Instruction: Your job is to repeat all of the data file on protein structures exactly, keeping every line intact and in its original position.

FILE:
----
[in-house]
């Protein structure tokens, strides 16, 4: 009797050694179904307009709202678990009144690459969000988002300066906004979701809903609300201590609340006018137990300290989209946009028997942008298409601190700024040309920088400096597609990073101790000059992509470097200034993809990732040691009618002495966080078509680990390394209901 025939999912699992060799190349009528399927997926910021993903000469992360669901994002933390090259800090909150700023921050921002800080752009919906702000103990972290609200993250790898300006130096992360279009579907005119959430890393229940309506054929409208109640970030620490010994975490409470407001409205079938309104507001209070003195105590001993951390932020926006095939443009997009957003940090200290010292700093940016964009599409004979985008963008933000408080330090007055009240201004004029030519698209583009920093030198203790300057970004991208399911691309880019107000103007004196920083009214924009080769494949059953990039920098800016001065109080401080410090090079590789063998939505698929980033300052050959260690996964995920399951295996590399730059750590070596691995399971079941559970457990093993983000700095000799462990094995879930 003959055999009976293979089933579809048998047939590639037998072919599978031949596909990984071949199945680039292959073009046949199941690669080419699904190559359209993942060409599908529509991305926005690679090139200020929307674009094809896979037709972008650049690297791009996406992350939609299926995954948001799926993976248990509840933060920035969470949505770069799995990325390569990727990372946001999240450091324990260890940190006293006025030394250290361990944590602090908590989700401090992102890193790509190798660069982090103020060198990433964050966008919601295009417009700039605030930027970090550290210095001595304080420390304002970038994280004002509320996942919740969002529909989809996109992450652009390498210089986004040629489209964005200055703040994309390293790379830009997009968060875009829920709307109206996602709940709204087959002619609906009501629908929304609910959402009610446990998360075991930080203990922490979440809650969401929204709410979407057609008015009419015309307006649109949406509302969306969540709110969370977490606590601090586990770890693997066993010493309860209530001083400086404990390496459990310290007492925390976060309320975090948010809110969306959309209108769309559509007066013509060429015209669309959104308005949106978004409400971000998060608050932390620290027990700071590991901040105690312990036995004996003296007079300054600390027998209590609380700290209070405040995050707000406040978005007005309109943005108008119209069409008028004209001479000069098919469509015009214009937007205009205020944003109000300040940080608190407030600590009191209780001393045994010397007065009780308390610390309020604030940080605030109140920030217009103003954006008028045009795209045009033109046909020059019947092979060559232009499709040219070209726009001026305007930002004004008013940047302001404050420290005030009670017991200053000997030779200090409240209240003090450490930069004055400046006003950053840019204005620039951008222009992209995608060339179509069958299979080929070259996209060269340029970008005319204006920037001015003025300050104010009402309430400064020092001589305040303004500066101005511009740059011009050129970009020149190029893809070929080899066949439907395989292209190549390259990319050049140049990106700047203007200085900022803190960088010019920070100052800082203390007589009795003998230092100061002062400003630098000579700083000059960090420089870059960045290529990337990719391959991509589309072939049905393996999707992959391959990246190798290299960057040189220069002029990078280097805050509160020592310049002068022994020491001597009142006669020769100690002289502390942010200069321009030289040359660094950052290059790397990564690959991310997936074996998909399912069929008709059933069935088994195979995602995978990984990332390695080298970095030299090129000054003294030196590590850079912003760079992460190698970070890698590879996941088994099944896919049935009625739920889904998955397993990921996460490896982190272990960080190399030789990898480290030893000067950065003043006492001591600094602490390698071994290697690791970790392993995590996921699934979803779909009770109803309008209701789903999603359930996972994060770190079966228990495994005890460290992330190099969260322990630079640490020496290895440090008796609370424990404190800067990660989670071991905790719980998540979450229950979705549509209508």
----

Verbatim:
[in-house]
């Protein structure tokens, strides 16, 4: 009797050694179904307009709202678990009144690459969000988002300066906004979701809903609300201590609340006018137990300290989209946009028997942008298409601190700024040309920088400096597609990073101790000059992509470097200034993809990732040691009618002495966080078509680990390394209901 025939999912699992060799190349009528399927997926910021993903000469992360669901994002933390090259800090909150700023921050921002800080752009919906702000103990972290609200993250790898300006130096992360279009579907005119959430890393229940309506054929409208109640970030620490010994975490409470407001409205079938309104507001209070003195105590001993951390932020926006095939443009997009957003940090200290010292700093940016964009599409004979985008963008933000408080330090007055009240201004004029030519698209583009920093030198203790300057970004991208399911691309880019107000103007004196920083009214924009080769494949059953990039920098800016001065109080401080410090090079590789063998939505698929980033300052050959260690996964995920399951295996590399730059750590070596691995399971079941559970457990093993983000700095000799462990094995879930 003959055999009976293979089933579809048998047939590639037998072919599978031949596909990984071949199945680039292959073009046949199941690669080419699904190559359209993942060409599908529509991305926005690679090139200020929307674009094809896979037709972008650049690297791009996406992350939609299926995954948001799926993976248990509840933060920035969470949505770069799995990325390569990727990372946001999240450091324990260890940190006293006025030394250290361990944590602090908590989700401090992102890193790509190798660069982090103020060198990433964050966008919601295009417009700039605030930027970090550290210095001595304080420390304002970038994280004002509320996942919740969002529909989809996109992450652009390498210089986004040629489209964005200055703040994309390293790379830009997009968060875009829920709307109206996602709940709204087959002619609906009501629908929304609910959402009610446990998360075991930080203990922490979440809650969401929204709410979407057609008015009419015309307006649109949406509302969306969540709110969370977490606590601090586990770890693997066993010493309860209530001083400086404990390496459990310290007492925390976060309320975090948010809110969306959309209108769309559509007066013509060429015209669309959104308005949106978004409400971000998060608050932390620290027990700071590991901040105690312990036995004996003296007079300054600390027998209590609380700290209070405040995050707000406040978005007005309109943005108008119209069409008028004209001479000069098919469509015009214009937007205009205020944003109000300040940080608190407030600590009191209780001393045994010397007065009780308390610390309020604030940080605030109140920030217009103003954006008028045009795209045009033109046909020059019947092979060559232009499709040219070209726009001026305007930002004004008013940047302001404050420290005030009670017991200053000997030779200090409240209240003090450490930069004055400046006003950053840019204005620039951008222009992209995608060339179509069958299979080929070259996209060269340029970008005319204006920037001015003025300050104010009402309430400064020092001589305040303004500066101005511009740059011009050129970009020149190029893809070929080899066949439907395989292209190549390259990319050049140049990106700047203007200085900022803190960088010019920070100052800082203390007589009795003998230092100061002062400003630098000579700083000059960090420089870059960045290529990337990719391959991509589309072939049905393996999707992959391959990246190798290299960057040189220069002029990078280097805050509160020592310049002068022994020491001597009142006669020769100690002289502390942010200069321009030289040359660094950052290059790397990564690959991310997936074996998909399912069929008709059933069935088994195979995602995978990984990332390695080298970095030299090129000054003294030196590590850079912003760079992460190698970070890698590879996941088994099944896919049935009625739920889904998955397993990921996460490896982190272990960080190399030789990898480290030893000067950065003043006492001591600094602490390698071994290697690791970790392993995590996921699934979803779909009770109803309008209701789903999603359930996972994060770190079966228990495994005890460290992330190099969260322990630079640490020496290895440090008796609370424990404190800067990660989670071991905790719980998540979450229950979705549509209508």